In the acute care model (people get sick, see doctor, get remedy, get well) it is always presumed that people 'see' a clinician, even if the clinician is only connected by a video link. Medicare is based on this model. This piece is about treating people you never see, specifically about the web-based treatment of common internalising menta] disorders, e.g. major depression, generalised anxiety disorder, panic disorder and social phobia.
The traditional model is to see people, listen to the history of symptoms and then examine the person for the signs associated with illness. Telephone counselling for anxiety and depression by trained professionals ' or by trained lay people2 has been shown to produce benefits commensurate with face-to-face treatment, so one doesn't always have to see the person.
The internet is the greatest collection of freely available medical information that has ever been constructed. There is no doubt that it can inforni - but sometimes it misinforms and some clinicians are wary of the patient with an internet print out. Surely sensible information does help people with chronic disorders understand and manage themselves. Patient education on a face-to-face basis has been shown to improve outcome and reduce inappropriate health service utilisation.3'4 We are unaware of internet education having been shown to do this, but it seems likely that it would be effective.
The larger question is whether the internet can deliver treatment, i.e. an intervention in the course of an illness that is (a) superior to the value of good information on disease management and (b) equivalent in benefit to good face-to-face treatment. Clearly the supply of prescription medication to someone you have never seen is not practical, as is surgery and physical manipulations, but psychotherapy does seem to be a possibility. Marks et air reviewed a large number of systems to provide computer aided psychotherapy largely, but not always, supervised by a clinician. Moodgym6 was an early example of a web-based intervention that was effective in reducing depression in the population with a standardised mean difference (or effect size) to the control group of 0.35; although it was eventually found not to be superior to good information about effective treatments for depression. Nevertheless, the health gain from open use of this free program is likely to have been considerable.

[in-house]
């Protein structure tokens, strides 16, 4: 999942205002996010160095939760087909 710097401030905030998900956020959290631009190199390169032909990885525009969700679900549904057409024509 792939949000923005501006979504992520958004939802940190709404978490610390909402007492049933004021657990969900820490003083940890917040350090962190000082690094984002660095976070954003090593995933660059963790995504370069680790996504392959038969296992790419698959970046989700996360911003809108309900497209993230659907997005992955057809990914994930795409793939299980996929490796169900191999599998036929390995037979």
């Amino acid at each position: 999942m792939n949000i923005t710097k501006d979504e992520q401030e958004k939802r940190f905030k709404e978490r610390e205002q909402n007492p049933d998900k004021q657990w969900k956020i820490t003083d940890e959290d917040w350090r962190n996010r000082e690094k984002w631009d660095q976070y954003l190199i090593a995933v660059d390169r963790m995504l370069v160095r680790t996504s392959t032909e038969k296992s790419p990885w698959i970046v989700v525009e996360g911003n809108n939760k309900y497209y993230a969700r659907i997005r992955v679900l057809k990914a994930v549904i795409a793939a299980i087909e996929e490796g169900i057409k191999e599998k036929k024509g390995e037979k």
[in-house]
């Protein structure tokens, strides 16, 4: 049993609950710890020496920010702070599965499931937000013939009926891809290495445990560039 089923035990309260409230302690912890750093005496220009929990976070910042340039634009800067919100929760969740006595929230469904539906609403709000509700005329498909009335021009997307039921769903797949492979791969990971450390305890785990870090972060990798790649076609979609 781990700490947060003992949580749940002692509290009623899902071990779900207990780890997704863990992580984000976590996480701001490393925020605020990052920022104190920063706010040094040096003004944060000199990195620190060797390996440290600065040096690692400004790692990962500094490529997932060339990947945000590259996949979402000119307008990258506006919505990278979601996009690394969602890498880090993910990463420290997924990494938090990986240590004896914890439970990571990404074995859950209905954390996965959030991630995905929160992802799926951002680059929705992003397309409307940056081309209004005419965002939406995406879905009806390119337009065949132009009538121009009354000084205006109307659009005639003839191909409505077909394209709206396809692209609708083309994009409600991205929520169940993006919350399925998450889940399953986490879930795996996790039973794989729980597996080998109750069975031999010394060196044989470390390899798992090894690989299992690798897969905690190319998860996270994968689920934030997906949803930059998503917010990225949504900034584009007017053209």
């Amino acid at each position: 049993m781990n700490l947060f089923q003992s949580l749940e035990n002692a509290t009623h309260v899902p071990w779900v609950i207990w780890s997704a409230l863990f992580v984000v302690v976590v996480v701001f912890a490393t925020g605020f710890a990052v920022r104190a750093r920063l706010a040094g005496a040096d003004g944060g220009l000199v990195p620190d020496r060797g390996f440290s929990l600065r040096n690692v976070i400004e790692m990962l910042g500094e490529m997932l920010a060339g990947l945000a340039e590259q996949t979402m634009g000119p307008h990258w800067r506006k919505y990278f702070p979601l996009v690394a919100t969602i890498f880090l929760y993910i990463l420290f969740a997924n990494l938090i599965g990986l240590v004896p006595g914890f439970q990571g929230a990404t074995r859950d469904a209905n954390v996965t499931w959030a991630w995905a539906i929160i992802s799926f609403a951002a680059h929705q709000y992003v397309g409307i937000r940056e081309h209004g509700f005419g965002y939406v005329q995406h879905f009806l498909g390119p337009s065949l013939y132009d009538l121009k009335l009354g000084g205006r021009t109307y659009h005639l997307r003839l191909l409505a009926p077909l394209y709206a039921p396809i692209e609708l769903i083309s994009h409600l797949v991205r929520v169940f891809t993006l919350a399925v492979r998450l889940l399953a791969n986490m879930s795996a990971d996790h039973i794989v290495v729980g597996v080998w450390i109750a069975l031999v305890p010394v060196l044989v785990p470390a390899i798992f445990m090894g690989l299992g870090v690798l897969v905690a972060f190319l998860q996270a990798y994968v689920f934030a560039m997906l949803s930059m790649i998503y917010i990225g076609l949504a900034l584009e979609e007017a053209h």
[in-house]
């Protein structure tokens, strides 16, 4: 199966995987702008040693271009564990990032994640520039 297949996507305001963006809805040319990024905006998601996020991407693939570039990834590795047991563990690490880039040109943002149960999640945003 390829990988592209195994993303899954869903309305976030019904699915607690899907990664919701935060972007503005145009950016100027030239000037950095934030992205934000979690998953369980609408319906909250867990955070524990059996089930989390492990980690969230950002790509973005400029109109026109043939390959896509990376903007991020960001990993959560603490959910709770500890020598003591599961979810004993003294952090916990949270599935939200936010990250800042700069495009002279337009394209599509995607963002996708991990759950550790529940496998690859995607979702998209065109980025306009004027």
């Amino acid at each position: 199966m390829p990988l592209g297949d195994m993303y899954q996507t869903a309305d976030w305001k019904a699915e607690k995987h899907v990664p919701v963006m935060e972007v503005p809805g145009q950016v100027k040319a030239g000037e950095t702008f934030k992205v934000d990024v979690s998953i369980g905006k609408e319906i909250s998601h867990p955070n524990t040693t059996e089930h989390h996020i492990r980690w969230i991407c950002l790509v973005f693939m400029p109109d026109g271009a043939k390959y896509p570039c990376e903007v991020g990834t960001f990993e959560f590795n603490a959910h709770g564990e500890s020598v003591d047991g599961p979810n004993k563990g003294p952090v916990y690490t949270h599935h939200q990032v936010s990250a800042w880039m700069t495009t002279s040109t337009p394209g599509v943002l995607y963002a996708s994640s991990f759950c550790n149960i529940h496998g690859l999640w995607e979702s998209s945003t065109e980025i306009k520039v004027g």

Four internalising disorders (major depression, generalised anxiety disorder, panic disorder and social phobia) together contribute 6% (150000 disability-adjusted life years lost (DALYs) in Australia) to the burden of human disease.7'8 Although these disorders present differently they share similar vulnerability or risk factors and are probably aspects of the same underlying disorder. The nature of these disorders is well established. Twin data show that the genetic risk associated with major depression is substantially shared with generalised anxiety disorder,10 and to a lesser extent with the phobias. Neuroticism, a personality trait sometimes termed negative affectivity, also explains some of the common genetic risk of the internalising disorders."'12 High scores for neuroticism precede the development of these disorders.'3'4 What does this genetic liability produce? Mineka el a/.15 conclude that anxiety and depressive disorders are associated with automatic attentional biases for emotion-relevant material, and with negative judgmental or interpretive biases. Indeed the anxiety and depress i ve di sorders appear to be risk factors for each other.16
Cognitive behaviour therapy (CBT) and selective serotonin reuptake inhibitors (SSRIs) separately or together can be effective treatments in all the internalising disorders. However, treatment with SSRIs can be disappointing; effect sizes in research studies are only moderate and improvement stops when the medication is stopped. In practice, patient adherence is poor. Treatment with CBT is better; effect sizes are marginally larger than with drugs and the improvement lasts after treatment ends. …